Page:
The US Supreme Court’s decision in US v. Booker was supposed to be a dream come true for your average criminal defense lawyer in Arizona. The case was expected to transform federal sentencing guidelines from what had been a mandatory system into what was effectively an advisory one. Many judges hailed it as a sort of Emancipation Proclamation to free the courts from the tyranny of mandatory guidelines. Contrary to the side taken by your average criminal defense lawyer, most prosecutors feared that a system of inconsistent sentences would result, plunging the court into its own chaos.
In reality, US v. Booker proved to be far less revolutionary in practice. So far it at best resembles a midfield scrum as prosecution and criminal defense lawyer alike try to figure out where the ball is bouncing. The legal system has come more to resemble a drunken game of foosball than a legitimate system based on the Constitution.
Disparities have indeed resulted from the case. It’s human nature that different judges will issue widely different sentences per similar circumstances.
The catch is that the discrepancies didn’t work to the advantage of the clients of a criminal defense lawyer in Arizona. In fact, contrary to most expectations, in the first 3 years after the decision was rendered, the average prison sentence for all federal crimes actually rose slightly each year. While the rate of downward departures has dropped slightly recently, the amount was hardly earth shattering. The average criminal defense lawyer saw his client’s prison rates rise as a result of the judicial decision despite the concerns of the prosecution.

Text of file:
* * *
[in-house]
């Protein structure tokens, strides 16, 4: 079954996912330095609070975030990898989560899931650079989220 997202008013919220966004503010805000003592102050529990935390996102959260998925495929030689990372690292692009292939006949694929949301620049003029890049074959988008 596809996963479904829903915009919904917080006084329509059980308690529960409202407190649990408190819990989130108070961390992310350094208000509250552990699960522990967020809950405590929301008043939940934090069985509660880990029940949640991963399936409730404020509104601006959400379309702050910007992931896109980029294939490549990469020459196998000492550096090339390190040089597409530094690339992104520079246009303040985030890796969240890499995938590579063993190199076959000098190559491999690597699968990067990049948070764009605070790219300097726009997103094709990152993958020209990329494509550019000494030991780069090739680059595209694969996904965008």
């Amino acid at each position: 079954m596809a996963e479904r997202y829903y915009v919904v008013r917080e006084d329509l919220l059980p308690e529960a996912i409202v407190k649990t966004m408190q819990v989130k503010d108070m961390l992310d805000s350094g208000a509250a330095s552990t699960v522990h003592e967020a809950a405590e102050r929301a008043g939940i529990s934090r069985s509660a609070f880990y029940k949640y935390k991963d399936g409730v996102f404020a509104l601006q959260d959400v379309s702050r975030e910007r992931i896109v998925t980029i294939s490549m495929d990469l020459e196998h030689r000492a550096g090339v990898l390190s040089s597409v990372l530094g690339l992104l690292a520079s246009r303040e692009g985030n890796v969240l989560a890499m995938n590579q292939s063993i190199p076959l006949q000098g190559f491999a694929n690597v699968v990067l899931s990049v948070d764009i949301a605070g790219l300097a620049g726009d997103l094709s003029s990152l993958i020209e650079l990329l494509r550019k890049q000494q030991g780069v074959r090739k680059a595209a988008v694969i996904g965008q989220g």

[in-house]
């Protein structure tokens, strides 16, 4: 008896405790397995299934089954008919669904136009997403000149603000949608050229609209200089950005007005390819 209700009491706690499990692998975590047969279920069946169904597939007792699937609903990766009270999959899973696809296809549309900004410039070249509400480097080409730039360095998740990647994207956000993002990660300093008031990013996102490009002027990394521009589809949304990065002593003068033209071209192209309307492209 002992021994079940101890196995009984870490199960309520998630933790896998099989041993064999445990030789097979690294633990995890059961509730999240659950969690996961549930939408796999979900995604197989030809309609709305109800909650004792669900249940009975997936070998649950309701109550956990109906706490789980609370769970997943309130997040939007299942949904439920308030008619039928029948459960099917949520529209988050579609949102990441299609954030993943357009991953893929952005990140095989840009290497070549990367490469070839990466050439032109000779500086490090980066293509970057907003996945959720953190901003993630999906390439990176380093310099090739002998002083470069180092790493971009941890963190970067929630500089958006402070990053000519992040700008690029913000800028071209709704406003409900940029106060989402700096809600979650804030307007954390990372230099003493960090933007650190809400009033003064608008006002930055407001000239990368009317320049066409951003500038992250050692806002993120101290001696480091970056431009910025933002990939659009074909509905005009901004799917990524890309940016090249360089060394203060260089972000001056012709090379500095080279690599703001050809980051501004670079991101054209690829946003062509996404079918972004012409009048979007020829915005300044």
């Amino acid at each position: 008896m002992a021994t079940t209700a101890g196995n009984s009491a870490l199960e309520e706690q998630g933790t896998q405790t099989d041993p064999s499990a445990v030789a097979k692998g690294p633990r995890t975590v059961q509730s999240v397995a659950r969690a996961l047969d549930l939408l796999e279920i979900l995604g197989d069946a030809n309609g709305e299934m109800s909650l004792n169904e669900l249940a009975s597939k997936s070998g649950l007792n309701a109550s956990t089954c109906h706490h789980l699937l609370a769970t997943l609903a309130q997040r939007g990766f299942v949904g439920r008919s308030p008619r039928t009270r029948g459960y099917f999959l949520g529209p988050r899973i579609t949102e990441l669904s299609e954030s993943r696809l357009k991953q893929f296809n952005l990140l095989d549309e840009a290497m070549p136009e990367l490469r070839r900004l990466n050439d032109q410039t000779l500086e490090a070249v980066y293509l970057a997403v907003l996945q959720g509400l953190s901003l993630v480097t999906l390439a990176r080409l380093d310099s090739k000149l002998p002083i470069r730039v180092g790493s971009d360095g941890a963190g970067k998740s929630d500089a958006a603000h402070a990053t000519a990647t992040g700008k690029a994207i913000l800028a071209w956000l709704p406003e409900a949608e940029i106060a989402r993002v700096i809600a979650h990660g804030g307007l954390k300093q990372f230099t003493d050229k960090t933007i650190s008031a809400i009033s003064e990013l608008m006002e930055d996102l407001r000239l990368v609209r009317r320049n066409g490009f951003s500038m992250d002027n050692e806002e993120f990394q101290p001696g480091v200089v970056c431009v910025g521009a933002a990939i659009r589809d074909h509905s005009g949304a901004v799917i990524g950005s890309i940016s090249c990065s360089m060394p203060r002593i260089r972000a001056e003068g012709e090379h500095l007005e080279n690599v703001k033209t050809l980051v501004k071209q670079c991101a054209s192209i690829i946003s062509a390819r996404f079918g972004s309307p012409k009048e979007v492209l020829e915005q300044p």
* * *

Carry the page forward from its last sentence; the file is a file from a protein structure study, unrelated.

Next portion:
While the guidelines have become advisory, they continue to have significant influence upon sentencing. Judges often have become so habituated following the guidelines that they find it difficult to break the habit. Plus, your average criminal defense lawyer fails to take full advantage of the opportunities that Booker presents to plead for a lower sentence.
The Supreme Court did its best to keep the jumble going, issuing 2 later opinions that added to the Booker interpretation. First, it rejected the 100 to 1 ratio in the guidelines between crack and powder cocaine offenses. The court also decided that a substantial downward departure from the guidelines did not need to be justified by extraordinary circumstances.
These decisions breathed a new breath of life into Booker. In fiscal year 2008, the average sentence issued for federal crimes dropped to its lowest in more than a decade.
Many federal prosecutors acknowledge that Booker has reintroduced disparities that led to the set up of the sentencing guidelines in the first place. Many make sure to maintain that it’s not that the guideline sentences that are unreasonable, but the disparity that exists creates seriously questionable legal issues. Why should one person receive a greater penalty purely on the human whim of a different judge?
Since Booker, federal sentencing has been forever altered. While at first, the court decision resulted in heftier sentences, reinterpretations by the court have caused some of those numbers to go down. Nevertheless, Booker offers a criminal defense lawyer in Arizona considerable opportunity to get a lesser sentence for his or her client, an element that should not go overlooked by any legal defense team.